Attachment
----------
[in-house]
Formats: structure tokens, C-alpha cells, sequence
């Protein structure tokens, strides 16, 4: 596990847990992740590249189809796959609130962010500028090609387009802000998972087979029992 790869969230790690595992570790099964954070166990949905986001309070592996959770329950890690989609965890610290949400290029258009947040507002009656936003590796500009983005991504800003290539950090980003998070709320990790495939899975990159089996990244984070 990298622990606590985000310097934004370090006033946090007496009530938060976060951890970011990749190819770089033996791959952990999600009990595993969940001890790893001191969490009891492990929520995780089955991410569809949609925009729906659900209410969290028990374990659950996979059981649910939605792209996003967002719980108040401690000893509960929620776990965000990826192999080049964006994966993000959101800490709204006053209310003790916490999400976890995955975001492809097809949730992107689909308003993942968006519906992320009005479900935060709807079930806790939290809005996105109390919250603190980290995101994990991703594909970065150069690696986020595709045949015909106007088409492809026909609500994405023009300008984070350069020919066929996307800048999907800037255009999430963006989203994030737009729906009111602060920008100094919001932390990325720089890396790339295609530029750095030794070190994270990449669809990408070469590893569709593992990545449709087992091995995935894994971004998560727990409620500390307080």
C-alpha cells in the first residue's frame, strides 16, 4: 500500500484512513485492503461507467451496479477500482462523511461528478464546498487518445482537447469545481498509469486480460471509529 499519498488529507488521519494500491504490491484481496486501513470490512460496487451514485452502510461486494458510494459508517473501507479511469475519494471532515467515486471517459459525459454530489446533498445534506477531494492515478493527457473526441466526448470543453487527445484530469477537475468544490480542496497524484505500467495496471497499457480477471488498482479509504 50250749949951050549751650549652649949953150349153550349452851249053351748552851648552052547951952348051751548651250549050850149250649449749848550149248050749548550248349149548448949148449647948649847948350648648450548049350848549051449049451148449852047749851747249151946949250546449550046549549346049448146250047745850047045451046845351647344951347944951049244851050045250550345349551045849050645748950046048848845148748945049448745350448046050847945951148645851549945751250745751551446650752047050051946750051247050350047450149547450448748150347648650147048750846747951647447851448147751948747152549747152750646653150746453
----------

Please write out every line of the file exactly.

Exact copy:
[in-house]
Formats: structure tokens, C-alpha cells, sequence
């Protein structure tokens, strides 16, 4: 596990847990992740590249189809796959609130962010500028090609387009802000998972087979029992 790869969230790690595992570790099964954070166990949905986001309070592996959770329950890690989609965890610290949400290029258009947040507002009656936003590796500009983005991504800003290539950090980003998070709320990790495939899975990159089996990244984070 990298622990606590985000310097934004370090006033946090007496009530938060976060951890970011990749190819770089033996791959952990999600009990595993969940001890790893001191969490009891492990929520995780089955991410569809949609925009729906659900209410969290028990374990659950996979059981649910939605792209996003967002719980108040401690000893509960929620776990965000990826192999080049964006994966993000959101800490709204006053209310003790916490999400976890995955975001492809097809949730992107689909308003993942968006519906992320009005479900935060709807079930806790939290809005996105109390919250603190980290995101994990991703594909970065150069690696986020595709045949015909106007088409492809026909609500994405023009300008984070350069020919066929996307800048999907800037255009999430963006989203994030737009729906009111602060920008100094919001932390990325720089890396790339295609530029750095030794070190994270990449669809990408070469590893569709593992990545449709087992091995995935894994971004998560727990409620500390307080």
C-alpha cells in the first residue's frame, strides 16, 4: 500500500484512513485492503461507467451496479477500482462523511461528478464546498487518445482537447469545481498509469486480460471509529 499519498488529507488521519494500491504490491484481496486501513470490512460496487451514485452502510461486494458510494459508517473501507479511469475519494471532515467515486471517459459525459454530489446533498445534506477531494492515478493527457473526441466526448470543453487527445484530469477537475468544490480542496497524484505500467495496471497499457480477471488498482479509504 50250749949951050549751650549652649949953150349153550349452851249053351748552851648552052547951952348051751548651250549050850149250649449749848550149248050749548550248349149548448949148449647948649847948350648648450548049350848549051449049451148449852047749851747249151946949250546449550046549549346049448146250047745850047045451046845351647344951347944951049244851050045250550345349551045849050645748950046048848845148748945049448745350448046050847945951148645851549945751250745751551446650752047050051946750051247050350047450149547450448748150347648650147048750846747951647447851448147751948747152549747152750646653150746453